I said to my husband, "Why has the number of people seeking asylum at the Southern border become such a flood when this country treats them so cruelly." I had been mulling on this for a while. Hadn't the word reached the asylum seekers that the American president would deploy his border gestapo to steal their children and imprison them in tent camps where, as it happens, English classes, recreational activities like soccer and access to legal aid was cancelled this week by our government? Who is supervising the welfare of these children, who are in such danger of being trafficked? So many families have been irrevocably broken, with parents who will never see their children again in this lifetime. Also this week, three women were convicted of leaving bottles of water in the desert for migrants to find as they made their way across the parched borderlands. For this act of humanity, the women were punished by an American court of law. Who have we become? And so I asked my husband, "Why do they come? Why don't they know they will be brutalized?" His answer was illuminating, and really, I should have already grasped it. They come because our government has cut off aid to their countries, and the already poor can no longer survive in places where conditions have become increasingly desperate, and so they strike out for what used to be known as the land of the free, and there they find another nightmare. I am reminded of this poem by the Kenyan-born Somali-British poet Warsan Shire. The last time I pondered this level of desperation, when Syrian refugees were cramming into rickety boats on the nighttime shores of their war-torn country, and drowning at sea, this poem held an answer, as it holds one now.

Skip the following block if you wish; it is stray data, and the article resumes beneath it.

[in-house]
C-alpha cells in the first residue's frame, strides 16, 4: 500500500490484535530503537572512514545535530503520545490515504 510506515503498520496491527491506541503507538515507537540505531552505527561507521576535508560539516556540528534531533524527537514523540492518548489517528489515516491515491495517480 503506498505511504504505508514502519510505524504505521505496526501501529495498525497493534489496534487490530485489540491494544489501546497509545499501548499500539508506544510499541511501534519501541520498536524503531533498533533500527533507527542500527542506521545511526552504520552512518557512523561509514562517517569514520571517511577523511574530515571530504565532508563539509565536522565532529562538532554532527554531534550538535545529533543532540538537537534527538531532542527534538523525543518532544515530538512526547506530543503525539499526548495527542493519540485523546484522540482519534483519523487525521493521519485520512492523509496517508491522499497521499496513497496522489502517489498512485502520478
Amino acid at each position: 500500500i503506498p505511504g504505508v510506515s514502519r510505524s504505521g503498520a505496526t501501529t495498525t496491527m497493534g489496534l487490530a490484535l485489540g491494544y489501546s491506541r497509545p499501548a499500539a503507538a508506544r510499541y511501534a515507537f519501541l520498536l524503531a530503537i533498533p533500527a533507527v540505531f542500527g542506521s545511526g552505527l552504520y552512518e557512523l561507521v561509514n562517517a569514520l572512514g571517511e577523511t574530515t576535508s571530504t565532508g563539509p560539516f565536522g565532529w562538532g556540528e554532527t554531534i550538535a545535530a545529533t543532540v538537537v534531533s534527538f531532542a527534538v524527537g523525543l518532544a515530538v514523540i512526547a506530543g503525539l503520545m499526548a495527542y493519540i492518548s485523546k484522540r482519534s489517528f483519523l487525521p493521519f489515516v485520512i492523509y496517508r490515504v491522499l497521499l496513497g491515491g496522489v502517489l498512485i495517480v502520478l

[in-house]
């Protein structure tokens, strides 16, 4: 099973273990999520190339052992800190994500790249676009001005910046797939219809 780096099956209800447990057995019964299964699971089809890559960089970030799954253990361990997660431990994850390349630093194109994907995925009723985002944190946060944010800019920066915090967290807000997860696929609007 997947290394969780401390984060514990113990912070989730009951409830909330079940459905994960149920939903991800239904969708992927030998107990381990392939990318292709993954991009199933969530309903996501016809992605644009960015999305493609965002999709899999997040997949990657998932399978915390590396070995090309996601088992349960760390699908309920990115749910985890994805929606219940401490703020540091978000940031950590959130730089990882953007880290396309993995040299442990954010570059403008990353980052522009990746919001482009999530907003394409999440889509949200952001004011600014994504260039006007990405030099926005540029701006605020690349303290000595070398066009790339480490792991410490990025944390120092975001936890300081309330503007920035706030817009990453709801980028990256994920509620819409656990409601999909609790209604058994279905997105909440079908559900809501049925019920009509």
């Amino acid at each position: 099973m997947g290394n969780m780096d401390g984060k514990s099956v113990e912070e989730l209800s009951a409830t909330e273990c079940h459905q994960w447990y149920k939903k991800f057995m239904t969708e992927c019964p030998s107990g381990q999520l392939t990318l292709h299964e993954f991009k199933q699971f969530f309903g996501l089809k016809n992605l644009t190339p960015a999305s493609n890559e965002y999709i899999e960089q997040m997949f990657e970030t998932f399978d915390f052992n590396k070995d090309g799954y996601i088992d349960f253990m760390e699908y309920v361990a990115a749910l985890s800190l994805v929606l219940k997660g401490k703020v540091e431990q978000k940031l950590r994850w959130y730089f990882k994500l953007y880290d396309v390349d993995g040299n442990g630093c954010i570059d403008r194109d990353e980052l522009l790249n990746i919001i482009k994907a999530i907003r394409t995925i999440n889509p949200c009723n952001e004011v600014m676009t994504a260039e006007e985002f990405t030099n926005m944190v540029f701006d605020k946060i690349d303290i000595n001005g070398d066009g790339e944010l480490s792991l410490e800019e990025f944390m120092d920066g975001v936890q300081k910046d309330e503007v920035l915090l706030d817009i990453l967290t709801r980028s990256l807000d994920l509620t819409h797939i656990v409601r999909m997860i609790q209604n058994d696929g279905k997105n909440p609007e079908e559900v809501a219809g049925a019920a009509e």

Photo: Street art on the wall of Freemans Alley, New York City.